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A thrilling experience,
This review is from: Strauss - Elektra (Audio CD)
There is something sly and knowing about this opera, as if Strauss were deliberately assuming a modernist idiom "pour épater la bourgeoisie". Remember this was his first collaboration with Hugo von Hofmannsthal, the same partnership which next did a complete volte-face and two years later gave us "Der Rosenkavalier", an equally deliberate bit of snook-cocking which apparently turned its back on the current progressive musical trends and yearned to "stroke the faded velvet curtains of Romanticism".
Yet for all their supposed differences, there are in fact passages in both operas which are remarkably similar: you have only to hear the lyrical episodes in Elektra's monologues to register that this is the same composer who caresses our ears with Viennese waltzes only to write music in Ochs' tavern scene every bit as spiky and chaotic as the opening scene in "Elektra" in which the maids discuss the princess's feral demeanour. Ever the canny publicist, Strauss was always one step ahead of the critics and about giving the public something new; hence he re-invented himself several times over during a career which presented an astonishing variety of operatic styles, culminating in the gorgeous conversational chamber opera "Capriccio".
You certainly have to be in the mood to listen to "Elektra"; easy-listening, both in terms of the content and the music, it ain't - but goodness, it's thrilling, even for those of us whose tastes are a tad conservative. The sheer size of the orchestra constitutes an aural experience in itself and Sinopoli throws himself into the drama without any of the fussy point-making or annoying gear-changes which his critics find in some of his recordings. The three lead female voices are stunning: Alessandra Marc has a very big, creamy voice with an exciting upper extension. Her vowels are sometimes occluded but her smoky tones are replete with coiled passion and repressed violence. Given the stupendous challenge of the role, how anyone can criticise her singing in sheer vocal terms, I cannot comprehend. She is absolutely wonderful in that most sensual of passages where Elektra tempts her sister into being her murderous accomplice by dangling an image of nuptial bliss before her. Or try her “Orest! Orest! Orest!” aria; voluptuous Strauss singing at its most mesmerising with languorous “Rosenkavalier” style orchestration in the accompaniment. She uses the break in her voice between registers to spine-chilling effect; true, she occasionally scoops a bit but the top notes are gleamingly secure. Deborah Voigt is in gleaming, youthful voice and makes Chrysothemis more vital and less pusillanimous than some interpreters. Hannah Schwarz is the epitome of crazed, tormented malevolence as Klytämnestra; she is a superb vocal actress.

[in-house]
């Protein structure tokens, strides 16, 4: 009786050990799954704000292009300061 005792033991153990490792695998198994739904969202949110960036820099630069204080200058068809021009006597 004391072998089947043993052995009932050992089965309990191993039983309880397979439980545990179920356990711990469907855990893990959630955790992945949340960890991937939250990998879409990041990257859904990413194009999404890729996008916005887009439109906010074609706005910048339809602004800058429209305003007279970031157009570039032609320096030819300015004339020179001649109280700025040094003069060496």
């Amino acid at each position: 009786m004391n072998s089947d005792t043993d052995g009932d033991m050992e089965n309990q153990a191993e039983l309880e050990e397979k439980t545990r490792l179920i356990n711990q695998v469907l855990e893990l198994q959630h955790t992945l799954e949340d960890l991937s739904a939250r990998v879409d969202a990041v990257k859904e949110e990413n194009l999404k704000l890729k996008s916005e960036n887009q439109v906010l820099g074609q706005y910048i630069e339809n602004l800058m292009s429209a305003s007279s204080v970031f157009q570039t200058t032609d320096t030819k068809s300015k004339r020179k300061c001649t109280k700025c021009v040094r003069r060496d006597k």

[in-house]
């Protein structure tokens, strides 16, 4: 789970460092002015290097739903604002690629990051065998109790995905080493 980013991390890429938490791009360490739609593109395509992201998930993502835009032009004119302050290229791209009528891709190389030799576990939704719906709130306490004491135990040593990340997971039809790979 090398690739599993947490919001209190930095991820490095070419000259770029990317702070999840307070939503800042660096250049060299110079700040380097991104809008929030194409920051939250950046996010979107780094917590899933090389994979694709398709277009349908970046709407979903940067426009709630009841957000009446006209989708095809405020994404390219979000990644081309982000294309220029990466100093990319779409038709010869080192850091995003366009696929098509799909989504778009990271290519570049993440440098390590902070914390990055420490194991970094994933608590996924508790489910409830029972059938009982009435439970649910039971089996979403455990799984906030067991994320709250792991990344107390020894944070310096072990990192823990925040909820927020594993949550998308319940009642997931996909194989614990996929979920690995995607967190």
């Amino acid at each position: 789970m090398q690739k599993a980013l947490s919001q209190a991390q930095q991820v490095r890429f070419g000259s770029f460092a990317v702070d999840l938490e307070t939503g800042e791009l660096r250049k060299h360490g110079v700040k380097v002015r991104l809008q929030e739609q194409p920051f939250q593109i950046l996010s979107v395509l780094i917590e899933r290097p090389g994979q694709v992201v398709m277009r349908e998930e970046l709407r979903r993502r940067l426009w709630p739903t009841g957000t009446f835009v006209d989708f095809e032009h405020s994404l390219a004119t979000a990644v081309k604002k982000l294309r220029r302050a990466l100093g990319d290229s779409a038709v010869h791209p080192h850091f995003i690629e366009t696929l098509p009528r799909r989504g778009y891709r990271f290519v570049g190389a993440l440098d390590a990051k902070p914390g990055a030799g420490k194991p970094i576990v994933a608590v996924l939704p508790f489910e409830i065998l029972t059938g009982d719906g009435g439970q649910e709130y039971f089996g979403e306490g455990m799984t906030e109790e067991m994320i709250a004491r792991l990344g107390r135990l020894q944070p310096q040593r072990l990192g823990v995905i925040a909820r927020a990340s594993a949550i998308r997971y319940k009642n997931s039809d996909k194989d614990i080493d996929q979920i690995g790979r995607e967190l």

As Orestes, bass Sam Ramey’s is a little mature and rocky by this stage of his career but it is still a noble sound. His faintly somnambulistic delivery of Orestes’ words to his sister before his identity is revealed is actually very effective, as it conveys his deliberate attempt at restraint and concealment. Siegfried Jerusalem is in rather hoarse voice in the relatively small role of Aegisthus.
Comparisons with the famous Solti recording are otiose; both are superb and there is surely room for a more recent version in modern, digital sound with three of the best Strauss singers ever to grace the stage. If you surrender yourself to the drama, long after listening to this you will find yourself intoning “Aga-MEM-non!” much to the bewilderment of anyone in your vicinity.